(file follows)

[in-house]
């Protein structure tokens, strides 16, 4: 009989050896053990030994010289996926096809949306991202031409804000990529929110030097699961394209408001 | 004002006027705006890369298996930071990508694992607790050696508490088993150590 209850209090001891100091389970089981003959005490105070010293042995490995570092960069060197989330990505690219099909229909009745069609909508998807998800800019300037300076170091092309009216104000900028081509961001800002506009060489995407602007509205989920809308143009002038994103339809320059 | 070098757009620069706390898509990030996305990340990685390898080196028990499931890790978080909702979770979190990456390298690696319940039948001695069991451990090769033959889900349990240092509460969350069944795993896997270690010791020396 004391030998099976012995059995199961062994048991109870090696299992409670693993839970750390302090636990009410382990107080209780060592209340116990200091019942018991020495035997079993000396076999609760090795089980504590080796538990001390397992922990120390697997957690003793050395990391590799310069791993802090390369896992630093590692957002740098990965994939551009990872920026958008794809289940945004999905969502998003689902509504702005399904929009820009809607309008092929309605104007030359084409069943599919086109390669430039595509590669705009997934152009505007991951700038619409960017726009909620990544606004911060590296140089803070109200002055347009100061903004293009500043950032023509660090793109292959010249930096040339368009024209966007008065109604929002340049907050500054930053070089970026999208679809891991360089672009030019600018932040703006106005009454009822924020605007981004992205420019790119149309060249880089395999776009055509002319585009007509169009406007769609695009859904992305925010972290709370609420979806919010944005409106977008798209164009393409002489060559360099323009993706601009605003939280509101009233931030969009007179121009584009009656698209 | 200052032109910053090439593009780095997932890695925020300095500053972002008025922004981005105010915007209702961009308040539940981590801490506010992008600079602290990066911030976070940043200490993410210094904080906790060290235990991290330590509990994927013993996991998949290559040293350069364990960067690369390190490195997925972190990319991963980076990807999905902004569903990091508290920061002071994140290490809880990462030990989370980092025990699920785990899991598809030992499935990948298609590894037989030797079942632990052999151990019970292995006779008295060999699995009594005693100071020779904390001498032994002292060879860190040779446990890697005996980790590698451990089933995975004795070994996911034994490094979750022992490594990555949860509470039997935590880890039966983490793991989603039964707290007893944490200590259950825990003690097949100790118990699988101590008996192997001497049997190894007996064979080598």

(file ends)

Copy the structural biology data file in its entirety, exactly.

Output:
[in-house]
């Protein structure tokens, strides 16, 4: 009989050896053990030994010289996926096809949306991202031409804000990529929110030097699961394209408001 | 004002006027705006890369298996930071990508694992607790050696508490088993150590 209850209090001891100091389970089981003959005490105070010293042995490995570092960069060197989330990505690219099909229909009745069609909508998807998800800019300037300076170091092309009216104000900028081509961001800002506009060489995407602007509205989920809308143009002038994103339809320059 | 070098757009620069706390898509990030996305990340990685390898080196028990499931890790978080909702979770979190990456390298690696319940039948001695069991451990090769033959889900349990240092509460969350069944795993896997270690010791020396 004391030998099976012995059995199961062994048991109870090696299992409670693993839970750390302090636990009410382990107080209780060592209340116990200091019942018991020495035997079993000396076999609760090795089980504590080796538990001390397992922990120390697997957690003793050395990391590799310069791993802090390369896992630093590692957002740098990965994939551009990872920026958008794809289940945004999905969502998003689902509504702005399904929009820009809607309008092929309605104007030359084409069943599919086109390669430039595509590669705009997934152009505007991951700038619409960017726009909620990544606004911060590296140089803070109200002055347009100061903004293009500043950032023509660090793109292959010249930096040339368009024209966007008065109604929002340049907050500054930053070089970026999208679809891991360089672009030019600018932040703006106005009454009822924020605007981004992205420019790119149309060249880089395999776009055509002319585009007509169009406007769609695009859904992305925010972290709370609420979806919010944005409106977008798209164009393409002489060559360099323009993706601009605003939280509101009233931030969009007179121009584009009656698209 | 200052032109910053090439593009780095997932890695925020300095500053972002008025922004981005105010915007209702961009308040539940981590801490506010992008600079602290990066911030976070940043200490993410210094904080906790060290235990991290330590509990994927013993996991998949290559040293350069364990960067690369390190490195997925972190990319991963980076990807999905902004569903990091508290920061002071994140290490809880990462030990989370980092025990699920785990899991598809030992499935990948298609590894037989030797079942632990052999151990019970292995006779008295060999699995009594005693100071020779904390001498032994002292060879860190040779446990890697005996980790590698451990089933995975004795070994996911034994490094979750022992490594990555949860509470039997935590880890039966983490793991989603039964707290007893944490200590259950825990003690097949100790118990699988101590008996192997001497049997190894007996064979080598």